The Israeli organization that represents the nearly 9,000 people evacuated from Gaza in 2005 has started a $40 million fundraising effort in the United States for the evacuees’ financial, educational and psychological needs.
The $40 million, to be raised over three years, will fill “the gap” between basic needs and the money that the government has pledged to provide, said Dror Vanunu, international coordinator or the Gush Katif Residents Committee (www.katifund.org; Friends of Gush Katif, P.O.B. 1184, Teaneck, NJ 07666).
A former resident of Neve Dekalim, in the Gush Katif region of southern Gaza where most of the territory’s Jews lived, Vanunu was here last week as part of an initial fundraising tour.
He said the funds will help the displaced Gaza Jews buy new homes, pay for tutoring for their children, help find jobs and provide other crucial help. “It will enable them to go [back] to a normal life soon.”
According to the Gush Katif Residents Committee, 85 percent of the former Gush Katif residents are now living in trailers or other forms of temporary housing in Israel, only 13 percent of the region’s farmers have received new land on which to resume their agricultural careers, and the general unemployment rate among the evacuees is 23 percent.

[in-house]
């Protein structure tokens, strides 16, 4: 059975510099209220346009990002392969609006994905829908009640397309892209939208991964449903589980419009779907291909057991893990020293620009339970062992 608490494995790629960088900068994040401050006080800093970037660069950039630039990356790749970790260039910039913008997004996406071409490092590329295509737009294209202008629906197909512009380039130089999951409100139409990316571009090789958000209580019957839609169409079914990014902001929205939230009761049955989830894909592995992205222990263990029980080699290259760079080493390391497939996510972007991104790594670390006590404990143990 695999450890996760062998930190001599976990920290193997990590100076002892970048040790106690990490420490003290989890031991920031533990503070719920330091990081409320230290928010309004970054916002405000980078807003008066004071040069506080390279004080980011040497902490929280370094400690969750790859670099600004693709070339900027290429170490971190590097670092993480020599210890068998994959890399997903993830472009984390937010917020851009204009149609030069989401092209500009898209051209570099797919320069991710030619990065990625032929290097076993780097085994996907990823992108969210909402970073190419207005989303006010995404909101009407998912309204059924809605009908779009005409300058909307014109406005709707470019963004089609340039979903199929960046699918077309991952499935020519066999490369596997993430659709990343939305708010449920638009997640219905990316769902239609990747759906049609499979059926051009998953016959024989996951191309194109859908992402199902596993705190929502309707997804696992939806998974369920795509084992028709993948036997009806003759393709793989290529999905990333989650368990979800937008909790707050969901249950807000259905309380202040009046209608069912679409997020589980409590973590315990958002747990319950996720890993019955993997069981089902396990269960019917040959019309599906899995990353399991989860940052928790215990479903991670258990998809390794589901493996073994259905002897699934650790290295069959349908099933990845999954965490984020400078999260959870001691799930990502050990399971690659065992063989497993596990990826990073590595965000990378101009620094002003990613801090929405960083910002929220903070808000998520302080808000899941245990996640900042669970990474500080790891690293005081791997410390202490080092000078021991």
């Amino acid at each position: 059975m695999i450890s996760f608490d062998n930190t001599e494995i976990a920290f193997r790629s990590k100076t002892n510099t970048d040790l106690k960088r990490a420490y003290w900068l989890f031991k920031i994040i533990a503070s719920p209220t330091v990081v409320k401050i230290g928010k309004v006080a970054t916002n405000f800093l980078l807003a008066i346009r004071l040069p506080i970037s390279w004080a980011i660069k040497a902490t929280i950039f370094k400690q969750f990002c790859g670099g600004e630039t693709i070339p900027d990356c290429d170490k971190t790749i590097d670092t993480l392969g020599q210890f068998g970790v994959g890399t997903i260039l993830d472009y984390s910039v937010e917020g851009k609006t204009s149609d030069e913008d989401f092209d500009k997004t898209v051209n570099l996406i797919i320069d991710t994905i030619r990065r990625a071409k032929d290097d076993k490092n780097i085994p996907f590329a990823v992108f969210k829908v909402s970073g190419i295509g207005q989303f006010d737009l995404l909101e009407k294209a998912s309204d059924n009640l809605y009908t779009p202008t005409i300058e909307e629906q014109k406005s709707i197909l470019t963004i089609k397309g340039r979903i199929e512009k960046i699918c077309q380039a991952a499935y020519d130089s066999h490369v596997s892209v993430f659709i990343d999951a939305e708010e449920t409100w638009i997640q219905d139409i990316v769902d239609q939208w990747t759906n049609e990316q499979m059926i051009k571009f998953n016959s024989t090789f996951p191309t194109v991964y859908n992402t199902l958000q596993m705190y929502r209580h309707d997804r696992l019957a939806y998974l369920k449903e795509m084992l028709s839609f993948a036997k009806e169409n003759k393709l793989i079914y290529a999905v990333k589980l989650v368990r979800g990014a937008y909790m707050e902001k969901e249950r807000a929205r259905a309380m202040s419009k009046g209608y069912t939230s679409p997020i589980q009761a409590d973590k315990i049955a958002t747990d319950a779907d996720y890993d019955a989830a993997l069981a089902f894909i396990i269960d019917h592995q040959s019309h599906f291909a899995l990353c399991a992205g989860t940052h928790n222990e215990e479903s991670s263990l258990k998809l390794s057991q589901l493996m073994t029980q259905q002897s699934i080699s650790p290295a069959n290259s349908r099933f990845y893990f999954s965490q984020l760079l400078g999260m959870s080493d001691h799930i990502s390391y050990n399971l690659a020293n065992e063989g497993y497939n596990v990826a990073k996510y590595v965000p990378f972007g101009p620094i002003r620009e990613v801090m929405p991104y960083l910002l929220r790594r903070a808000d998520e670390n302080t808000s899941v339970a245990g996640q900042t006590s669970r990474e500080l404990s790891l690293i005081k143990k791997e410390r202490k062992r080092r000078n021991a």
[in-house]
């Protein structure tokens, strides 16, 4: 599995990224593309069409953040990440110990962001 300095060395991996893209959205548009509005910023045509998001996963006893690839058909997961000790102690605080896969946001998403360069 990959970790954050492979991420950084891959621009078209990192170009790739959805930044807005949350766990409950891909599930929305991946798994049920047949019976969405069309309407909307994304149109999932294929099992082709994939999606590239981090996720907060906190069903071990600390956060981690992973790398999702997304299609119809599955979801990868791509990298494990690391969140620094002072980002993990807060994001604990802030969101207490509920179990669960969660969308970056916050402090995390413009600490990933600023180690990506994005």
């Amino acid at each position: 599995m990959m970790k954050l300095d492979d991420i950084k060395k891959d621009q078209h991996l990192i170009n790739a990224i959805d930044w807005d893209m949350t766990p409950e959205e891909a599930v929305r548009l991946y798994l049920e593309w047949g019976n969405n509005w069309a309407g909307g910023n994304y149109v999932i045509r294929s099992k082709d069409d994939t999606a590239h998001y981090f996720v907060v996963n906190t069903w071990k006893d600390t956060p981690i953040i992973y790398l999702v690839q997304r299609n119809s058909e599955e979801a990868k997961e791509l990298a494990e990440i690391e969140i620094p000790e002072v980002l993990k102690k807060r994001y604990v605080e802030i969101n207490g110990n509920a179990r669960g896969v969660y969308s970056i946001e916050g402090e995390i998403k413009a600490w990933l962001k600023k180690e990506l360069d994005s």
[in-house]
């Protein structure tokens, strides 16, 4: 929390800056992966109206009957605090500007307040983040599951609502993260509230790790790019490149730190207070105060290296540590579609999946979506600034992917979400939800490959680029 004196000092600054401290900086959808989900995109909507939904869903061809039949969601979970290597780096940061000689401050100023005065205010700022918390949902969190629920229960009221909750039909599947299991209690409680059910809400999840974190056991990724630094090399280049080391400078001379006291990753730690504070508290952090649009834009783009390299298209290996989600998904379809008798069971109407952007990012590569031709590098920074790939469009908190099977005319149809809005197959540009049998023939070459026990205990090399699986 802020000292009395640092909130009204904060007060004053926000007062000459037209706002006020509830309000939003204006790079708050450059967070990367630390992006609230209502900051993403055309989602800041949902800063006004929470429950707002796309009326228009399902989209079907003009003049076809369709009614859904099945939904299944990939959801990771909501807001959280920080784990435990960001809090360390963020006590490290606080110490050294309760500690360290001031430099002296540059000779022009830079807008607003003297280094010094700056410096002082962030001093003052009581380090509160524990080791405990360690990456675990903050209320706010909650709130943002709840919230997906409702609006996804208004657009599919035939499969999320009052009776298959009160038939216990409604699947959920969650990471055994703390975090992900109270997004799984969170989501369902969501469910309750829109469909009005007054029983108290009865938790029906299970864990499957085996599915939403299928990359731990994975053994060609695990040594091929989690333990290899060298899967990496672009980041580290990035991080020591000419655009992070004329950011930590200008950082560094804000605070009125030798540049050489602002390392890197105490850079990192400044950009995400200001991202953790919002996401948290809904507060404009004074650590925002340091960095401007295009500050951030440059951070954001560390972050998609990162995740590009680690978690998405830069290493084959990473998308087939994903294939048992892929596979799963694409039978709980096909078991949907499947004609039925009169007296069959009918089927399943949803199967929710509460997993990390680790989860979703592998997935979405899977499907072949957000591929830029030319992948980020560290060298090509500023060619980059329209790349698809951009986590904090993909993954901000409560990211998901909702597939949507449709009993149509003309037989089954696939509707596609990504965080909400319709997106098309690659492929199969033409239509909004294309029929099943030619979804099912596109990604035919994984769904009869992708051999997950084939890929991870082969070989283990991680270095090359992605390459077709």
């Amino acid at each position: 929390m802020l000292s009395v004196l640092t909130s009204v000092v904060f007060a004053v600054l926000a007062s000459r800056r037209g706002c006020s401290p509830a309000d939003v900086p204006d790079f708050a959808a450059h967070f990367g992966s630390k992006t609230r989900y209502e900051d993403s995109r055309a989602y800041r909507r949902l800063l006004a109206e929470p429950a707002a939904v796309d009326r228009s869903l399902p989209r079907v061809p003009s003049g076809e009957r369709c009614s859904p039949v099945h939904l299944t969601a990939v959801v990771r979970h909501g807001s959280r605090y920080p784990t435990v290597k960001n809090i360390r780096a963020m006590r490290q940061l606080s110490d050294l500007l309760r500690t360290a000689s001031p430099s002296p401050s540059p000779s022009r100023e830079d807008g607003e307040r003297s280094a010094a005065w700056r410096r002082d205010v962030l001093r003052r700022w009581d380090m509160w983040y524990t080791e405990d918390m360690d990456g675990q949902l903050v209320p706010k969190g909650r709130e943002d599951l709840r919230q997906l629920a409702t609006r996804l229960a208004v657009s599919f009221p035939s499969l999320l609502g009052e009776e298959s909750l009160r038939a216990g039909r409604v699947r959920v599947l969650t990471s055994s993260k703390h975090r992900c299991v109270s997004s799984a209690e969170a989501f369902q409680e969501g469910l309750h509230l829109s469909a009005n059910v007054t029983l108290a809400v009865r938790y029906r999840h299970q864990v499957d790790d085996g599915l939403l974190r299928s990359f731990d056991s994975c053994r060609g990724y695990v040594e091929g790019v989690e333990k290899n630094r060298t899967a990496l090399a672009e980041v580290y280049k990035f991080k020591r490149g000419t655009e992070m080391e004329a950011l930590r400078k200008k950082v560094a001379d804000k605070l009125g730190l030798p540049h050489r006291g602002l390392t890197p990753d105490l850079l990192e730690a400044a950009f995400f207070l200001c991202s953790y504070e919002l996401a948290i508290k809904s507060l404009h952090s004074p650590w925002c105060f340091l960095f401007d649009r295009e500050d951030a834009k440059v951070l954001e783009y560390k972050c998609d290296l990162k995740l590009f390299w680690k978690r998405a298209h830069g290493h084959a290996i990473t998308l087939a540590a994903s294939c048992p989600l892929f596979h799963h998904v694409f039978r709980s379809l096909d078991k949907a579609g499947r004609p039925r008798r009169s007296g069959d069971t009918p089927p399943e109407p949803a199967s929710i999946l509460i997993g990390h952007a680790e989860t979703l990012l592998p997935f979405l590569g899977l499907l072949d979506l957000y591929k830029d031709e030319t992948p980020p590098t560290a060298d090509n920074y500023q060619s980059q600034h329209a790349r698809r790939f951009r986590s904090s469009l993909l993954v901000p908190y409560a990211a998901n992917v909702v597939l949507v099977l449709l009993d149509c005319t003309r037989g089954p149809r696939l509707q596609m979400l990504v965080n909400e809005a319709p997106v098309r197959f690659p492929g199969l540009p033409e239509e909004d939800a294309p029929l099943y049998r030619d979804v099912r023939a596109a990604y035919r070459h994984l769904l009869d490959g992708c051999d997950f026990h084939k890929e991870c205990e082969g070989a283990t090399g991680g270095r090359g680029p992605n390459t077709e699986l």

“We need places to live and work to provide for our families,” Vanunu said. “The people feel betrayed. The government must fulfill its obligation to provide the resources we need to rebuild our communities.”
Many of the evacuees, like Vanunu, live in trailers in the Ashkelon area.
The United Jewish Communities recently announced that it will allocate an additional $715,000 to support former Jewish residents of Gaza and the West Bank.
The fundraising campaign will include mass mailings and missions to Israel under the auspices of the Gush Katif Residents Committee, Vananu said.